argentina railcar

Its Sulzer & Armstrong/Sulzer powered locomotives

Owner Engine Model Builder/Wheel Arrangement/Gauge Electrical Equipment Total Running Numbers
Buenos Aires Great Southern Railway Sulzer 6LV28 420hp @ 650rpm Metropolitan Carriage & Wagon 1929, Bo-Bo, 5ft 6in Oerlikon-main generator; Metropolitan Vickers-traction motors 1CM202
Buenos Aires Great Southern Railway Sulzer 1,200 hp (2 x 8LV28 600hp @ 700rpm) mobile power house Armstrong Whitworth 1930, 1-A-2-A-1, 5ft 6in Oerlikon-main generator; Metropolitan Vickers-traction motors 2 UE1, 2
Buenos Aires Great Southern Sulzer 8LV28 592hp (shunter) Armstrong Whitworth 1930, 1-C-1, 5ft 6in Hydraulic: Williams Janney 'swash plate' type supplied by Vickers 1 DH501
Port of Rosario Sulzer 6LV25 330hp Henschel 1931, Bo-Bo, 5ft 6in Oerlikon 3 31(?), 32, 33
Buenos Aires Great Southern Railway Sulzer 1,700 hp (2 x 8LV34 850hp @ 550rpm) mobile power houses Armstrong Whitworth 1933, Bo2+2Bo, 5ft 6in Brown Boveri-main generator; English Electric traction motors (8 x 134hp) 3UE3, 4, 5
Buenos Aires Great Southern Railway Sulzer 1,700 hp (2 x 8LV34 850hp @ 550rpm) locomotive Armstrong Whitworth 1933, 1A-Bo+Bo-A1, 5ft 6in Brown Boveri-main generator; English Electric traction motors (6 x 230hp) 1 CM 210
Ferrocaril Oeste Sulzer 8LV25 450hp (rail-motor) Armstrong Whitworth 1934 ?? 1 ??
Buenos Aires Provincial Railways Sulzer 6LTD19 270hp railcars Sulzer Brothers 1935, Bo-2, 3ft 3.3in (1000mm) electric 4M1 - M4
Argentina State Railway Armstrong Sulzer 6LF19 300hp railcar BRCW, Smethwick 1937, Bo-2, 5ft 6in two mechanical, two hydraulic mechanical 4 #??
Argentina State Railway Armstrong Sulzer 2 x 6LF19 600hp total articulated railcar BRCW, Smethwick 1937, ??, 5ft 6in mechanical 2 #??
Buenos Aires Great Southern Armstrong Sulzer 8LD28 800hp Armstrong Whitworth 1937, 1Co1, 5ft 6in Laurence Scott & Electromotors & Crompton Parkinson 2CM204 & CM205
Argentine State Railways 4 x 6LDA25 735hp each Argentine State Railways 1951, Do-Do + Do-Do, 5ft 6in Oerlikon / English Electric 2 CM1 & CM2

CM = Coche Motor (Rail Car)

1929 - Buenos Aires Great Southern Railway - one locomotive

One 420hp Bo-Bo locomotive (or power van) numbered CM202. This unit was equipped with the Sulzer 6LV28 6 cylinder in-line 420 hp at 650 rpm, the body was manufactured by the Metropolitan Carriage & Wagon Co. Both CM202 & CM201 unit were equipped with the same Oerlikon main DC generator, the four traction motors were from Metropolitan Vickers for both locomotives.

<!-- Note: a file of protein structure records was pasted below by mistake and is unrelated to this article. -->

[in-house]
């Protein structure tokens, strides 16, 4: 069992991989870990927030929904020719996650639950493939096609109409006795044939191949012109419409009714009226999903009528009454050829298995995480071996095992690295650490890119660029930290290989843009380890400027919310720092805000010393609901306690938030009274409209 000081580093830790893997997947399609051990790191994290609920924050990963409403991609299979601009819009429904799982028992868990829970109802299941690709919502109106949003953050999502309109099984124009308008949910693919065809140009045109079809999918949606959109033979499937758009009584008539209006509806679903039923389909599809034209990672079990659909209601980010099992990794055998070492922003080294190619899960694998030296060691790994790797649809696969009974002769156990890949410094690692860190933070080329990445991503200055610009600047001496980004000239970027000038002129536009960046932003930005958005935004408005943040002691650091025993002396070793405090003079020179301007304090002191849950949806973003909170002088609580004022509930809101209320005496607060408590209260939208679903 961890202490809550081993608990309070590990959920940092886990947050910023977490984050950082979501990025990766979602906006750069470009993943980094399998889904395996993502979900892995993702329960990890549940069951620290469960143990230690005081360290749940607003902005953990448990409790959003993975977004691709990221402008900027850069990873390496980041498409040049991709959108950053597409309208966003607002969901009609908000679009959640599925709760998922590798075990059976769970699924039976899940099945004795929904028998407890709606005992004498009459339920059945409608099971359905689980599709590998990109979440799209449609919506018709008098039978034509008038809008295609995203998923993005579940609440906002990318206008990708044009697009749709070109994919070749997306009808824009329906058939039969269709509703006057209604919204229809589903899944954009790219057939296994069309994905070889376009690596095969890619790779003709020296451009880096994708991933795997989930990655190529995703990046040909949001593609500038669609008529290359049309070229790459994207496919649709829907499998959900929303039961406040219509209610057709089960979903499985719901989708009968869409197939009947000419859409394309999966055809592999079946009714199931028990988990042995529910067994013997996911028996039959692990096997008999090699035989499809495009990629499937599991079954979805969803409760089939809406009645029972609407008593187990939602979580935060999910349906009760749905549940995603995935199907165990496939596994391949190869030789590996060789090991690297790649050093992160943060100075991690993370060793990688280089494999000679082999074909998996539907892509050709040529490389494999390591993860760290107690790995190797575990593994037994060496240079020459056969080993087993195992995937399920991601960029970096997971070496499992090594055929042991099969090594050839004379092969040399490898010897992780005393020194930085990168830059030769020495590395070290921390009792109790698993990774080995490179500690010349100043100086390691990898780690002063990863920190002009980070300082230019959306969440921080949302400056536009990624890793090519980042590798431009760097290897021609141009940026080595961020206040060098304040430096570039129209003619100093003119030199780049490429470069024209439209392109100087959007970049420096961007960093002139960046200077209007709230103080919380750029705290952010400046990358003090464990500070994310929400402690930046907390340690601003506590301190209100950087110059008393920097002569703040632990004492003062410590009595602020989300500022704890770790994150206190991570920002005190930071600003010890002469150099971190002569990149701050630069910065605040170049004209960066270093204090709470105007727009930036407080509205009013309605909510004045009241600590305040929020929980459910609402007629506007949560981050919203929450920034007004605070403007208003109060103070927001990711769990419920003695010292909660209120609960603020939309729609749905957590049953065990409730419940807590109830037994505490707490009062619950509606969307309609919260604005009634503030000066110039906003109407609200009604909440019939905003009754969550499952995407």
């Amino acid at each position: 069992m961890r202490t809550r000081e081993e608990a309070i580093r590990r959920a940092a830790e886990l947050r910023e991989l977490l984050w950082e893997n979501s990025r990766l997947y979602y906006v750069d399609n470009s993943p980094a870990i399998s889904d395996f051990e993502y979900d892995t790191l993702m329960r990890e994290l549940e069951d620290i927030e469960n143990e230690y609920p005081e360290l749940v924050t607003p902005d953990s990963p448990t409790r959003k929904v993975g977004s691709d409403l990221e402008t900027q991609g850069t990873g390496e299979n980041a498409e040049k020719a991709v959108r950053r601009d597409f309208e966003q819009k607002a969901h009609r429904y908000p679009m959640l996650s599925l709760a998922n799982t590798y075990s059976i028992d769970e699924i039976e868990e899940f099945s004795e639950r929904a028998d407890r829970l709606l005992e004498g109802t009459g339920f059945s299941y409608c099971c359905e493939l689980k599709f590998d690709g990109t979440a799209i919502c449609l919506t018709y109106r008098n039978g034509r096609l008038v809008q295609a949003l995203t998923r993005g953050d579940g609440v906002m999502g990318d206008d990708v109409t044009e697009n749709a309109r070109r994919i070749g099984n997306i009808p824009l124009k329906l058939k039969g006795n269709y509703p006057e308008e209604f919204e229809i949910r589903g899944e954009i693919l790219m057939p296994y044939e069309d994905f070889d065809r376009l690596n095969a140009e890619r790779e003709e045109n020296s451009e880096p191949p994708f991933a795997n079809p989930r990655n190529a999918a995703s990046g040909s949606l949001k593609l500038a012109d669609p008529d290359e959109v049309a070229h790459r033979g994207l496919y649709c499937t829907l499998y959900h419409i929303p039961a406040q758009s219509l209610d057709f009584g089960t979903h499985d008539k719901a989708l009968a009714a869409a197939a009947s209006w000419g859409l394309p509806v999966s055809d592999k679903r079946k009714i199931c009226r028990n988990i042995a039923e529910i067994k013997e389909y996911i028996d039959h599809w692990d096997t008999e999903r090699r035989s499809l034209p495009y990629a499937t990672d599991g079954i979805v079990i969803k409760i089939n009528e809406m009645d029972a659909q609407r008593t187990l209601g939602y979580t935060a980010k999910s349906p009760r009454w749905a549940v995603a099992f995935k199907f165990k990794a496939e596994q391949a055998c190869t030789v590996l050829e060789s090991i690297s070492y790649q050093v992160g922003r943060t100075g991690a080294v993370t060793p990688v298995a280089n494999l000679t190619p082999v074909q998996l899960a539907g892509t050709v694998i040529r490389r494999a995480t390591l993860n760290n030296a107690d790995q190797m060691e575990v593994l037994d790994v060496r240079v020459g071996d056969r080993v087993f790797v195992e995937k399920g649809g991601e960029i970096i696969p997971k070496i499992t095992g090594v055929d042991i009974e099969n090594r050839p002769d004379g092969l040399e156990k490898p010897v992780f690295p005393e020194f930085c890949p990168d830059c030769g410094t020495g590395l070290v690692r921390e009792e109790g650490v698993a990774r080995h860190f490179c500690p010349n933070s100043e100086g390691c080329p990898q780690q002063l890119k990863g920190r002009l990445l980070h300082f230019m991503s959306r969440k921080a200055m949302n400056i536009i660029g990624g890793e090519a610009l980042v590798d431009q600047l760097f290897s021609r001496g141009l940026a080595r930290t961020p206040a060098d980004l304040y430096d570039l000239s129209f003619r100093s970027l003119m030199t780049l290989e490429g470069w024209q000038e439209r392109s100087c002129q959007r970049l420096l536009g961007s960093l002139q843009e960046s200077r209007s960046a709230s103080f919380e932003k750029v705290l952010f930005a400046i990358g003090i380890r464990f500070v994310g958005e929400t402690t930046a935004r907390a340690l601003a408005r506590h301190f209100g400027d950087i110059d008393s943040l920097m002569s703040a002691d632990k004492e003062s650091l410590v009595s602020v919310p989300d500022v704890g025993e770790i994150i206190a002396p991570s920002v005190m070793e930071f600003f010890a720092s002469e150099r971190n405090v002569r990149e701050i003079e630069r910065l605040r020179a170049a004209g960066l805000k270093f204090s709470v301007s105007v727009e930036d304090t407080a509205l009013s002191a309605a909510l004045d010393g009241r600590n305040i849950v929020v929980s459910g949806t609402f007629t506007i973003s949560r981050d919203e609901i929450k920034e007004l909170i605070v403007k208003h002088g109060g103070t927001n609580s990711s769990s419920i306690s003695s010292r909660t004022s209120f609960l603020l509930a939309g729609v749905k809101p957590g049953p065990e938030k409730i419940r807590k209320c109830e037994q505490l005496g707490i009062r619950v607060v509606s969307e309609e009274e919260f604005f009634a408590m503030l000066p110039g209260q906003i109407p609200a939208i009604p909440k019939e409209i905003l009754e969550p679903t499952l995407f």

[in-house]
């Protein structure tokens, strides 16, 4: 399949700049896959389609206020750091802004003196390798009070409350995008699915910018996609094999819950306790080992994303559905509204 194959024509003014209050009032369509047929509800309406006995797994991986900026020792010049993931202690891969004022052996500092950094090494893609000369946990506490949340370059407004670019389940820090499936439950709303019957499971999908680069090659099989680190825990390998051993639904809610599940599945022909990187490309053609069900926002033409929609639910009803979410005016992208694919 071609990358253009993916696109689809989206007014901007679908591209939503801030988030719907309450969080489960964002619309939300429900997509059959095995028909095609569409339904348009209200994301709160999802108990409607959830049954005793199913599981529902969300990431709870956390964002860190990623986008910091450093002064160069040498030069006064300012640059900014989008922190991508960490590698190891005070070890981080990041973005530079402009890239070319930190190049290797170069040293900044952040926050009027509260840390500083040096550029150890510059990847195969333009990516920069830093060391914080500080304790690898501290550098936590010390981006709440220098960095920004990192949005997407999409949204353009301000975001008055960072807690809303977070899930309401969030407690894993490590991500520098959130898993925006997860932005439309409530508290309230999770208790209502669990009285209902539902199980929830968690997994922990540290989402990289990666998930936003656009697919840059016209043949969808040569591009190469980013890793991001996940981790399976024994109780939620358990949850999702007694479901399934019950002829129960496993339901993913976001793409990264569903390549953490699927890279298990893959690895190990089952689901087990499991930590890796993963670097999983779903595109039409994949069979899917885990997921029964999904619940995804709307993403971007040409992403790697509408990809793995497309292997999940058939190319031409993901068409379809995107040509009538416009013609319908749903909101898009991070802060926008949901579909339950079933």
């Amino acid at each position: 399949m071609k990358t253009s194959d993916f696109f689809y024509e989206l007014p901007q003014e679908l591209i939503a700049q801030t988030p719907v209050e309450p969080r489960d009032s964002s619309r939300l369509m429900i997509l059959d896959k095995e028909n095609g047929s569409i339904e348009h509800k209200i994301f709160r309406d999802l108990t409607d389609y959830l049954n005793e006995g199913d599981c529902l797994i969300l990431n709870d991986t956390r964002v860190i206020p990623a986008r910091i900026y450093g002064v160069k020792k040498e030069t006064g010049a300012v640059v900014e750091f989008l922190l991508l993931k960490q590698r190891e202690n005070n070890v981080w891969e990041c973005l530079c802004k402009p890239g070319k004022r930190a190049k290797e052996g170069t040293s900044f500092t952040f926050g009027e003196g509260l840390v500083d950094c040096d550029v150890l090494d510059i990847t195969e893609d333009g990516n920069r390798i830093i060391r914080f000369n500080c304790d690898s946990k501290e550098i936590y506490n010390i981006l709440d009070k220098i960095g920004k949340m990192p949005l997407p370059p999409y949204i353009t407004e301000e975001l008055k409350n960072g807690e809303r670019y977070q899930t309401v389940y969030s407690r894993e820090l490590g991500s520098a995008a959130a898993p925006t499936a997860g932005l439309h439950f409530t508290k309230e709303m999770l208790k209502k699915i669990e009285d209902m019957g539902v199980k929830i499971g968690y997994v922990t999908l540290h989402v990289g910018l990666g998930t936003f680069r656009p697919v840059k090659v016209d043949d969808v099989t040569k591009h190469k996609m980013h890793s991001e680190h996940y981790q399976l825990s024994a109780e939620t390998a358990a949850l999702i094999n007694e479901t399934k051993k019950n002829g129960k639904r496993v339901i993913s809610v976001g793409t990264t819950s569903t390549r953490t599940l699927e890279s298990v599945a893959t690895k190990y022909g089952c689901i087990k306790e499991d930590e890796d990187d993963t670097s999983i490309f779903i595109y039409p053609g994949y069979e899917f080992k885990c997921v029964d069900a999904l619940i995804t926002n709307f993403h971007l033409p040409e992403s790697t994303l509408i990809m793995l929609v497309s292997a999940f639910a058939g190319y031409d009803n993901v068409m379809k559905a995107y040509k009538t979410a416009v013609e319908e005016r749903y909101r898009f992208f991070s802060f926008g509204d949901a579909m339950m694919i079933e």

It weighed 59 tons with a top speed of 75 kmph. All four axles were powered. Part of the body was occupied by the parcels and luggage compartment. This and the Beardmore locomotive (CM201 - see note below) would prove a valuable source of experience and training for the staff in this new form of traction - in general they were too small for the services that would soon be dieselised. Converted into a van during 1941, engines and motors removed, possibly for reuse?

Winterthur supplied the diesel engine for CM202.

The engine was a William Beardmore & Company, Glasgow eight-cylinder inline diesel of 375 hp at 700 rpm. Each cylinder had a 209 mm bore and 279.4 mm stroke. The total cylinder capacity was almost 27.5 litres. It was this locomotive that made the record journey of 1,239 km from Buenos Aires to Cipolletti, province of Rio Negro in 20 hours 35 minutes, at an average speed of 62 km/h.

1929 - Buenos Aires Great Southern Railway - two 1,200hp mobile power houses

Buenos Aires Great Southern Railway, two 1,200hp mobile power houses, numbered UE 1 & 2, used to haul five coaches, three 1st & two 2nd class providing total seating for 554. One was loaned to the FC Buenos Aires Pacifico. The CME of BAGSR, Mr P C Saccaggio, was reluctant to initiate full electrification of the lines around Buenos Aires due to its cost, but believed in the idea of powered coaching stock, in this case drawing power from a diesel electric generator set installed in a 'mobile power house'. These units were semi-permanently coupled to five coach sets, the end coach being equipped with driving compartments, avoiding reversals at the busy Buenos Aires terminals. These two locomotives were ordered just after an order to Beardmore, which would become the first diesel locomotives to work anywhere in South America.